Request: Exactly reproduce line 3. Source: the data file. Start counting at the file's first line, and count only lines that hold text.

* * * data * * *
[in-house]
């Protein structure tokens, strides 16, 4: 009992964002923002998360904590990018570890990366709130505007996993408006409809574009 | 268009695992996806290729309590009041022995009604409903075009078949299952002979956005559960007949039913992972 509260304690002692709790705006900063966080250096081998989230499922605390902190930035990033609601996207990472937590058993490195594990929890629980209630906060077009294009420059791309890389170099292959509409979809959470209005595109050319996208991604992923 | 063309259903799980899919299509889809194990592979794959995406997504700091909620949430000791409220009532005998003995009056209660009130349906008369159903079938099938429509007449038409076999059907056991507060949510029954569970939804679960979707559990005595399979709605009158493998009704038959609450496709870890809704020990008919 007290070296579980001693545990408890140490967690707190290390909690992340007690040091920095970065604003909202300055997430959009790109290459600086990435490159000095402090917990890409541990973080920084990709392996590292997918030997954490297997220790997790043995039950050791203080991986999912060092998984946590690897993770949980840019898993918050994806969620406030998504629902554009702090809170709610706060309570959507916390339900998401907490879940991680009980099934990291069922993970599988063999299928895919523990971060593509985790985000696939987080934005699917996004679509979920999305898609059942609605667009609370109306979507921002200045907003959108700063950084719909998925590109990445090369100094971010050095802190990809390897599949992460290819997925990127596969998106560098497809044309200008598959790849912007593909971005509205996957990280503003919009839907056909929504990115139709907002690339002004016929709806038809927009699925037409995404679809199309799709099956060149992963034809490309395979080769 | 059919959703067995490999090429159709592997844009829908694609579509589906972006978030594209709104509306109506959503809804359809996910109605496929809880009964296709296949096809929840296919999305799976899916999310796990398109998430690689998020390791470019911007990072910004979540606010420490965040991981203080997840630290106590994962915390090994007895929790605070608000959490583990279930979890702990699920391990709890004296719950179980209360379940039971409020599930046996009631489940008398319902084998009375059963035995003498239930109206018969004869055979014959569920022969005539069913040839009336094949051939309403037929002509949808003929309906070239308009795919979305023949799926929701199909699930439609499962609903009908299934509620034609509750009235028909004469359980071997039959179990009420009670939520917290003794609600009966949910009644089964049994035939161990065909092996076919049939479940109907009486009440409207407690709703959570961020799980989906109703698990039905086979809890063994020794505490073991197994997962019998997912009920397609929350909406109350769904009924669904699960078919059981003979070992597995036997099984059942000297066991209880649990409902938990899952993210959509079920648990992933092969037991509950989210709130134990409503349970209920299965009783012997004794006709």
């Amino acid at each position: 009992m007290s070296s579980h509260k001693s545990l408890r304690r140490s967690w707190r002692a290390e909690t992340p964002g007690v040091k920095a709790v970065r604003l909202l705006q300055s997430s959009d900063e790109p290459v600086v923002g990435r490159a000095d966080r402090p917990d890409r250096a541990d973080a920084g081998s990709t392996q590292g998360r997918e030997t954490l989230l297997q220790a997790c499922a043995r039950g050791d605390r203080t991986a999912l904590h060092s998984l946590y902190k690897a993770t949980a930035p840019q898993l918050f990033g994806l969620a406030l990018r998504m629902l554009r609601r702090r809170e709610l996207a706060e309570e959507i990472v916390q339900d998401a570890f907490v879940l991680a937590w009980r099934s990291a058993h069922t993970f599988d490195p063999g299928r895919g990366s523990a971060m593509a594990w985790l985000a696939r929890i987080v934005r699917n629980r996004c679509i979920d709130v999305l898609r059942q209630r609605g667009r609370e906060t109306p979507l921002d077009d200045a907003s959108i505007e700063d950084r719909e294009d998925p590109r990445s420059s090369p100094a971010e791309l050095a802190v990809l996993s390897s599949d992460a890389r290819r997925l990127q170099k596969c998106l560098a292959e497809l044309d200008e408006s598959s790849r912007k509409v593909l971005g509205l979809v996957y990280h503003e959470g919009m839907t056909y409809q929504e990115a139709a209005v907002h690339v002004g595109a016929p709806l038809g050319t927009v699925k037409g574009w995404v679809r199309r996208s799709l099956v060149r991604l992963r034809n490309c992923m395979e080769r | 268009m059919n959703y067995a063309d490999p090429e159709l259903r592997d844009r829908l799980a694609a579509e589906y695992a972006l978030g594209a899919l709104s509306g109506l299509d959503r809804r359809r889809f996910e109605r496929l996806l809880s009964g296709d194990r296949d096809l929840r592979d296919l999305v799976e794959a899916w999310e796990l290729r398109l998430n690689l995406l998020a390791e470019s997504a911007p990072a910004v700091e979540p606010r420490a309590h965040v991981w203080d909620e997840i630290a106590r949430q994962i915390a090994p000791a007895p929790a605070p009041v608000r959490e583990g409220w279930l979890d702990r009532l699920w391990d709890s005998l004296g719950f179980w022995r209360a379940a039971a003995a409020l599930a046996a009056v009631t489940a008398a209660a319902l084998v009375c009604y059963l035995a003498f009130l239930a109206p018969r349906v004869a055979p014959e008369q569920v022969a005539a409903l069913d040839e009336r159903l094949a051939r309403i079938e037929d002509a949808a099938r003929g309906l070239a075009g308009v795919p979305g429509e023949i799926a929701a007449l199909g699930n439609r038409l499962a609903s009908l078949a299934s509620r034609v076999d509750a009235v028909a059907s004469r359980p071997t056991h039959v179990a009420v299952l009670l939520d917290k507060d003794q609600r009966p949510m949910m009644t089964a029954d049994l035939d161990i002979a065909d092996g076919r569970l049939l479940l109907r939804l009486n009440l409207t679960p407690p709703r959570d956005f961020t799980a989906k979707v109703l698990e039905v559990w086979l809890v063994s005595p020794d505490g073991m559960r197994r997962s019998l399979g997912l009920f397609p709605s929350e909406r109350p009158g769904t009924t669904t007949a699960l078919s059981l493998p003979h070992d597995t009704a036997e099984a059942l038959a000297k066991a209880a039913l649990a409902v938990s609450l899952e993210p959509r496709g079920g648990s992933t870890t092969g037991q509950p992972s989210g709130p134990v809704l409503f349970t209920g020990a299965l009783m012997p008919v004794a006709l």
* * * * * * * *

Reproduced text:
């Amino acid at each position: 009992m007290s070296s579980h509260k001693s545990l408890r304690r140490s967690w707190r002692a290390e909690t992340p964002g007690v040091k920095a709790v970065r604003l909202l705006q300055s997430s959009d900063e790109p290459v600086v923002g990435r490159a000095d966080r402090p917990d890409r250096a541990d973080a920084g081998s990709t392996q590292g998360r997918e030997t954490l989230l297997q220790a997790c499922a043995r039950g050791d605390r203080t991986a999912l904590h060092s998984l946590y902190k690897a993770t949980a930035p840019q898993l918050f990033g994806l969620a406030l990018r998504m629902l554009r609601r702090r809170e709610l996207a706060e309570e959507i990472v916390q339900d998401a570890f907490v879940l991680a937590w009980r099934s990291a058993h069922t993970f599988d490195p063999g299928r895919g990366s523990a971060m593509a594990w985790l985000a696939r929890i987080v934005r699917n629980r996004c679509i979920d709130v999305l898609r059942q209630r609605g667009r609370e906060t109306p979507l921002d077009d200045a907003s959108i505007e700063d950084r719909e294009d998925p590109r990445s420059s090369p100094a971010e791309l050095a802190v990809l996993s390897s599949d992460a890389r290819r997925l990127q170099k596969c998106l560098a292959e497809l044309d200008e408006s598959s790849r912007k509409v593909l971005g509205l979809v996957y990280h503003e959470g919009m839907t056909y409809q929504e990115a139709a209005v907002h690339v002004g595109a016929p709806l038809g050319t927009v699925k037409g574009w995404v679809r199309r996208s799709l099956v060149r991604l992963r034809n490309c992923m395979e080769r | 268009m059919n959703y067995a063309d490999p090429e159709l259903r592997d844009r829908l799980a694609a579509e589906y695992a972006l978030g594209a899919l709104s509306g109506l299509d959503r809804r359809r889809f996910e109605r496929l996806l809880s009964g296709d194990r296949d096809l929840r592979d296919l999305v799976e794959a899916w999310e796990l290729r398109l998430n690689l995406l998020a390791e470019s997504a911007p990072a910004v700091e979540p606010r420490a309590h965040v991981w203080d909620e997840i630290a106590r949430q994962i915390a090994p000791a007895p929790a605070p009041v608000r959490e583990g409220w279930l979890d702990r009532l699920w391990d709890s005998l004296g719950f179980w022995r209360a379940a039971a003995a409020l599930a046996a009056v009631t489940a008398a209660a319902l084998v009375c009604y059963l035995a003498f009130l239930a109206p018969r349906v004869a055979p014959e008369q569920v022969a005539a409903l069913d040839e009336r159903l094949a051939r309403i079938e037929d002509a949808a099938r003929g309906l070239a075009g308009v795919p979305g429509e023949i799926a929701a007449l199909g699930n439609r038409l499962a609903s009908l078949a299934s509620r034609v076999d509750a009235v028909a059907s004469r359980p071997t056991h039959v179990a009420v299952l009670l939520d917290k507060d003794q609600r009966p949510m949910m009644t089964a029954d049994l035939d161990i002979a065909d092996g076919r569970l049939l479940l109907r939804l009486n009440l409207t679960p407690p709703r959570d956005f961020t799980a989906k979707v109703l698990e039905v559990w086979l809890v063994s005595p020794d505490g073991m559960r197994r997962s019998l399979g997912l009920f397609p709605s929350e909406r109350p009158g769904t009924t669904t007949a699960l078919s059981l493998p003979h070992d597995t009704a036997e099984a059942l038959a000297k066991a209880a039913l649990a409902v938990s609450l899952e993210p959509r496709g079920g648990s992933t870890t092969g037991q509950p992972s989210g709130p134990v809704l409503f349970t209920g020990a299965l009783m012997p008919v004794a006709l």